empty desks in classroom

Why You and Your Kids Should Detox Your Mind by “Deschooling”
By Sarah Surette - September 19, 2019

Everyone has beliefs and habits that they carry into adulthood with them. Some of these are harmless remnants of childhood, like holding your breath as you go through a tunnel or skipping over cracks in the sidewalk.

Others tend to be larger and more abstract, like the environment in which a child learns or if they tend to see things in a more objective or subjective light. For many, these things are fairly set once you reach adulthood. They can only be “untaught” through conscious effort. Many children grow up immersed in the belief systems and moral compasses of their parents. Indoctrination in one way or another is inevitable. 

The education system, for many, is a huge part of that indoctrination. In school, a child is told what is essential to learn. They are being handed all of the information necessary to pass tests. Those tests, combined with class participation and completed homework, make up the grades that will get the child into a good college. They are conditioned to take information and retain it without question. 

In my previous article, I explained why unschooling–encouraging a child to use their natural curiosity to direct their own learning– is vital to our society.

When children are removed from a traditional school environment to be unschooled, it is highly recommended that they first go through a “deschooling process”. This process, and the need for it, is explained in greater detail by Ivan Illich in his book Deschooling Society.

Illich explains that, “The public is indoctrinated to believe that skills are valuable and reliable only if they are the result of formal schooling.” Through deschooling, a child sheds the belief that learning can only occur when it is being fed to them or overseen. It paves the way for an entirely new way of thinking. 

Deschooling is just as important for the parents as it is for the child. The parents often find themselves grappling with what they think versus what they have been told to think. Their own indoctrination, at this point, is deeply rooted and much harder to reverse. Unschooling is counter-cultural and, as such, the parents will often face quite a bit of pushback from the culture in which they live.

Usually, this will come when a child is seen outside of school during school hours. A stranger at the grocery store, library or playground will ask why the child is not in school and be surprised, even incredulous, at the answer.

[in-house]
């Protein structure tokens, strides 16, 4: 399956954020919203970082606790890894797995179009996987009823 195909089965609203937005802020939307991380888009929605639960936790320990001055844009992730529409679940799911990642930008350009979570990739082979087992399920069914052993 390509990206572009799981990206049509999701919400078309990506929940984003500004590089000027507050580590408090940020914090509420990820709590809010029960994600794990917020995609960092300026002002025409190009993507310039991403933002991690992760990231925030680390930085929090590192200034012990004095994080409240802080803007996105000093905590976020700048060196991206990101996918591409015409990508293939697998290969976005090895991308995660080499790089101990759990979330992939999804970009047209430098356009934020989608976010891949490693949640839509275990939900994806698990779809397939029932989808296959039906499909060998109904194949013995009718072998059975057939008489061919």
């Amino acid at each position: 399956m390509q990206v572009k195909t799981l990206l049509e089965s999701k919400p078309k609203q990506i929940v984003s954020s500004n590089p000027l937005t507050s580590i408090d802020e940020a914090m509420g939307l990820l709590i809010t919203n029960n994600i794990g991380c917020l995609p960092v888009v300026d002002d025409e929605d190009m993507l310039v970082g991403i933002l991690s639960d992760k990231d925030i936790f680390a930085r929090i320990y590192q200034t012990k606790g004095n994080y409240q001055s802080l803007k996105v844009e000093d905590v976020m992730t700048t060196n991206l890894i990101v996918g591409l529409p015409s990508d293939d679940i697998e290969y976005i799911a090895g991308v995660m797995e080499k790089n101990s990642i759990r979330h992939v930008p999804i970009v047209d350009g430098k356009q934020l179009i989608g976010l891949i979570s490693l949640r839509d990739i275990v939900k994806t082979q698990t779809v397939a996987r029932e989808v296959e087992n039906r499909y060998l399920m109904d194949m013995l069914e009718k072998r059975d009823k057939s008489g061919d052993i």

Family members may think that the parents are doing a disservice to their child by keeping them away from all that the school system has to offer. When this happens, nothing has gone wrong. If anything, it should serve as a reminder to the parents that they are choosing to unschool for a reason. 

This process is not exclusively beneficial for school-aged children and their families. Any adult can and should go through a deschooling, or deprograming, process. Since school is such a large part of a child’s life, and school programs a child to believe that essential information can only be that which is handed to them, some part of that mentality must be carried into adulthood. The news, various authorities and preconceived notions take the place of teachers in the adult world.  So many adults are being programmed, from childhood, to accept information from authority and process it as fact. 

Deschooling for a child is, essentially, helping them to clear the regimented, traditional school from their system. This process does not have a time limit. The learning will begin when the child is ready, when their natural desire to learn is reawakened.  

For the parent, deschooling is a letting go of the belief that there needs to be a system. There are no grades, no outside authority to tell them or their child what is essential to know and no tests to mark progress. It is a complete trust in the child’s innate desire to learn. 

When a parent and child are deschooling, it could look like:

  • Trips to playgrounds and museums
  • Playdates with friends
  • Listening to music
  • Painting and coloring 
  • Walks and hikes
  • Clearing a busy schedule
  • Watching a movie
  • Reading together

The purpose of these seemingly unrelated things is to help the child (and parent) let go of dependence on a curriculum to learn what is necessary. 

When an adult sets out to deschool, or deprogram, themselves it could look like:

  • Doing something enjoyable for the sake of enjoyment, without an end goal in mind
  • Accepting feelings and behaviors without assigning judgments to them
  • Clearing the calendar of all unnecessary obligations

For both children and adults, this process is imperative to shedding the dependence on outside sources for information and approval or disapproval. It is the beginning steps of a departure from a set, societally approved way of living and thinking.

Deschooling is the beginning steps toward a lifetime of creativity, love of learning and self-trust.

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